The future of the television industry with the emergence of online TV platforms is a talking point that has many theoretical outcomes, with the latest coming from a very high-profile source, as Reed Hastings, the CEO of American streaming giants Netflix, claims that while ‘traditional cable TV companies’ will still be present, they will be networks dictated by the actions of their online counterparts.
Speaking during a promotional tour for new Netflix series House of Cards (with all 13 Kevin Spacey-led episodes going online later this week) in Washington DC (USA), and noted that the regular networks that his service is working alongside and competing with when it comes to TV shows could inevitably become ‘web-based content providers’, with high-speed broadband and personalised advertising considered as reasons why online platforms will become bigger than TV.
He also noting that the original content emerging on Netflix has similarities to the early years of cable TV broadcasting, which originally took on ‘reruns’ only before branching out to provide their own shows more often.
Hastings gave an example of this possible future, along with how his company are developing in regards to potentially shaping it: “What we’ll see in the Internet is most cable networks will become Internet networks — we’ll still call ESPN a cable network, but it’ll be mostly delivered over the Internet in 10 or 20 years. The fundamental advantage of the Internet is individualization, control, being able to watch on any screen. It’s just a much better technology substrate for video. We’re embarking on this really big phase of pioneering original content. It’s different — you’ve got creative risks, operational risks, your financing — it’s much more ambitious. But it’s the natural thing that you grow into.”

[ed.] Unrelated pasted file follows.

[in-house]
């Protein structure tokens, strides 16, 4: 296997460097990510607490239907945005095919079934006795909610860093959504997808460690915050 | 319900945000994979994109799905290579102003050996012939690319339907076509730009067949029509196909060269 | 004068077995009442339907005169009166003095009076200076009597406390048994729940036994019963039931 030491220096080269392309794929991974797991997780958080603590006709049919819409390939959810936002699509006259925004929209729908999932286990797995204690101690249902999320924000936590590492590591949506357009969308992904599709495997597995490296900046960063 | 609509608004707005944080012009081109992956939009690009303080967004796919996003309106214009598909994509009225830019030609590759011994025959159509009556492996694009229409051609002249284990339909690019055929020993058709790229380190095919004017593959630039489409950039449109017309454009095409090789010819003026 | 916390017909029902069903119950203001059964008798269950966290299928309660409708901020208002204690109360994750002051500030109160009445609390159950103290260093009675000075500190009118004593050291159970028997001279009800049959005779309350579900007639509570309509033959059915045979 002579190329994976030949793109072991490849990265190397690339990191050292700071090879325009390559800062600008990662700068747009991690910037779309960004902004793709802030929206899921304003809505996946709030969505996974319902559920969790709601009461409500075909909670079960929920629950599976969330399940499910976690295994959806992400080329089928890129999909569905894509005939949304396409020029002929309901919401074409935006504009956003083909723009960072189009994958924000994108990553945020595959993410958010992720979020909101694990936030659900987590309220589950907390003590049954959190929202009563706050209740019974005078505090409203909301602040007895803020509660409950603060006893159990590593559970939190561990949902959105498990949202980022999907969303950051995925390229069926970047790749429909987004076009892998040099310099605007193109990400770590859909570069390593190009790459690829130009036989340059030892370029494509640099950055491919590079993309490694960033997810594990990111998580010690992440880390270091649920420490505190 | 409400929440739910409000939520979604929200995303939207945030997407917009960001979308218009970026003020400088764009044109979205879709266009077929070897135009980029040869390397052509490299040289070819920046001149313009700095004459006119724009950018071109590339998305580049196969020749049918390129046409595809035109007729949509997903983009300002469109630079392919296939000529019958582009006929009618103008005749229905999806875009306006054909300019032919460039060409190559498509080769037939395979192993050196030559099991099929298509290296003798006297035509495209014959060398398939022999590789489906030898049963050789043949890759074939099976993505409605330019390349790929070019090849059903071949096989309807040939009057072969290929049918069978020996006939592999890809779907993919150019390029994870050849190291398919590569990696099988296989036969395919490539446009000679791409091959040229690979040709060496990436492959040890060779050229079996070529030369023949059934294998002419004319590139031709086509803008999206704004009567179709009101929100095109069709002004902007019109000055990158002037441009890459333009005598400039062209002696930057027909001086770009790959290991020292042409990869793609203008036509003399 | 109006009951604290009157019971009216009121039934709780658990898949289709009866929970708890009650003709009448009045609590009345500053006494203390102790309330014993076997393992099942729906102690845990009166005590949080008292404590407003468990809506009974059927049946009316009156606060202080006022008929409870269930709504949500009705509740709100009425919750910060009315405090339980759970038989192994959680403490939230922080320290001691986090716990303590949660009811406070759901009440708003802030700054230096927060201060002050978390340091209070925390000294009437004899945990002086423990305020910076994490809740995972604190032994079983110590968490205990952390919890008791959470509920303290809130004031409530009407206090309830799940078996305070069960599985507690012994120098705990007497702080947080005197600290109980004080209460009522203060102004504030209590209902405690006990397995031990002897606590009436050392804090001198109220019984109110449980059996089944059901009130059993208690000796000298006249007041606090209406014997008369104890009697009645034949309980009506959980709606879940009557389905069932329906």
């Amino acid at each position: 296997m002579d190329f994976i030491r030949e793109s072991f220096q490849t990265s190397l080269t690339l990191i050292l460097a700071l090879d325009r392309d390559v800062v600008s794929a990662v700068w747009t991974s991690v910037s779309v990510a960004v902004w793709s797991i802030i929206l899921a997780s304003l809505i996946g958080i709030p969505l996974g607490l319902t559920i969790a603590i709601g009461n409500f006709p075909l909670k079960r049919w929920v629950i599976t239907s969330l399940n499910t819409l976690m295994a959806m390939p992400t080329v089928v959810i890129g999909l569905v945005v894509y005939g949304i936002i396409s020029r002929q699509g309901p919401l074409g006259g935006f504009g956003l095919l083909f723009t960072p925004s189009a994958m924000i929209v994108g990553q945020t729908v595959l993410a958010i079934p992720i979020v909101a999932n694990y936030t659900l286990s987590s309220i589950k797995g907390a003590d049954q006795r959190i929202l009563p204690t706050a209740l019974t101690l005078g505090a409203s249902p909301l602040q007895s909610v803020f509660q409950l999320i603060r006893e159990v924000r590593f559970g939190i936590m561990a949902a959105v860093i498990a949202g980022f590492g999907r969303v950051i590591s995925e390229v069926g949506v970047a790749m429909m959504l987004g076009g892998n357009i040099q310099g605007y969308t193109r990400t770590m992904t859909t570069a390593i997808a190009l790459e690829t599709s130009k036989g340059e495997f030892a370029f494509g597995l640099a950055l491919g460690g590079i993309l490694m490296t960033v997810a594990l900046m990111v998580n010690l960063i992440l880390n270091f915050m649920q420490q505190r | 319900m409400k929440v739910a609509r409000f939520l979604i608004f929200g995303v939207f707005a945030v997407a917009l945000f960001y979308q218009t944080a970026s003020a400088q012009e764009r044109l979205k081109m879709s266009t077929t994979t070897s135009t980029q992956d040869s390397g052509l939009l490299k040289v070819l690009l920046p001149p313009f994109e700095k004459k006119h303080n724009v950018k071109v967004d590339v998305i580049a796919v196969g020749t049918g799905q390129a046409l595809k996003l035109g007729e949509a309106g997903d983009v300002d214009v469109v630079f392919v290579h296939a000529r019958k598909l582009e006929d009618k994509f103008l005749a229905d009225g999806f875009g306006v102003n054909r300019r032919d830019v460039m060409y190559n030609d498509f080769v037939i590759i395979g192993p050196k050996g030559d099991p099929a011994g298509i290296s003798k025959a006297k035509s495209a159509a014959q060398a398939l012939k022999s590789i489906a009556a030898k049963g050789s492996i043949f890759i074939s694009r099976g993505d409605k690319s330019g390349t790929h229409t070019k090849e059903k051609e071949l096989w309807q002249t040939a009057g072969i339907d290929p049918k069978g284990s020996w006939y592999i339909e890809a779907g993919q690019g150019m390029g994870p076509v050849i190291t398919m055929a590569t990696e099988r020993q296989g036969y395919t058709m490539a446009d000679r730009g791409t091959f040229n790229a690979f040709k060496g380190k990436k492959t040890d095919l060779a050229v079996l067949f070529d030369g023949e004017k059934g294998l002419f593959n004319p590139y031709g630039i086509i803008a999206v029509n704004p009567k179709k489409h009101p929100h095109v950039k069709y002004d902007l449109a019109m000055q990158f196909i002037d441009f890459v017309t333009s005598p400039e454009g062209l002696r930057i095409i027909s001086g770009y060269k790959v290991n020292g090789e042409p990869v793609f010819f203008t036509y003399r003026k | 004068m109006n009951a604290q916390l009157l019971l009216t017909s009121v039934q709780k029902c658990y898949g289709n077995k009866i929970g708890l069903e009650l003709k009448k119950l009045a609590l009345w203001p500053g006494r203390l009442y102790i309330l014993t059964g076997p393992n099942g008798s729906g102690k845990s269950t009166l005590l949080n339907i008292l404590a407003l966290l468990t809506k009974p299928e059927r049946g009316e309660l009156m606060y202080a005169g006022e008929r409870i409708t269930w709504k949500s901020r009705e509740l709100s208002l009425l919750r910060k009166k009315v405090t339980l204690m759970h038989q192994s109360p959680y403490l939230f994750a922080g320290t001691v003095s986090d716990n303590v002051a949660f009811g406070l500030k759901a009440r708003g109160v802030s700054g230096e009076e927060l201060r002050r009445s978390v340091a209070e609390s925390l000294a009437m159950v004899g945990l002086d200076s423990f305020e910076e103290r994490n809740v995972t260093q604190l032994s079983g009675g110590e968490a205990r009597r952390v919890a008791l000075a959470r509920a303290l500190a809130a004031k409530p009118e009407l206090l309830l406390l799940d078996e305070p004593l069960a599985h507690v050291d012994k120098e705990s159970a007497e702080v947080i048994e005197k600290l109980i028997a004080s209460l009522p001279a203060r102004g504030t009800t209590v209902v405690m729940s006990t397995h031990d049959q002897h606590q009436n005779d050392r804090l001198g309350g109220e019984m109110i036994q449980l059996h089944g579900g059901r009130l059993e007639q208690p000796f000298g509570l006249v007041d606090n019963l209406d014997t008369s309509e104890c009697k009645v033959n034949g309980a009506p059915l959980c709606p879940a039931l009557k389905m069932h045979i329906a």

The CEO also spoke of the recent law changes that enabled Netflix (and other ‘online video providers’) the right to share user’s rental history with paying social networking websites such as Facebook for a period of up to two years. He defended the move that has been criticized by many, noting that it could yet be beneficial to all concerned, and also recognising the possible future importance of service provision.
Hastings summarised: “It’s in a vacuum, because no one can use the Netflix social aspect yet. Once people get to see it, they are going to not see it as an invasion of privacy. It’s ambiguous right now because there aren’t big problems [with ISP’s]. There’s big threats, but, in general, the Internet is working really well. Uncapped [internet service] is better for sure, like Google Fiber. But we’re not at some big crisis point. So it behooves us at Netflix to stay active in it and keep people aware of it, and it may be that if there’s enough talk about what’s important then the companies will be thoughtful and we really won’t have to get into a heavy regulatory scheme, which is hard to figure out anyway.”
While the future of internet TV is not yet written, will any of Hastings’ predictions come true? Come back in about 20 years and find out…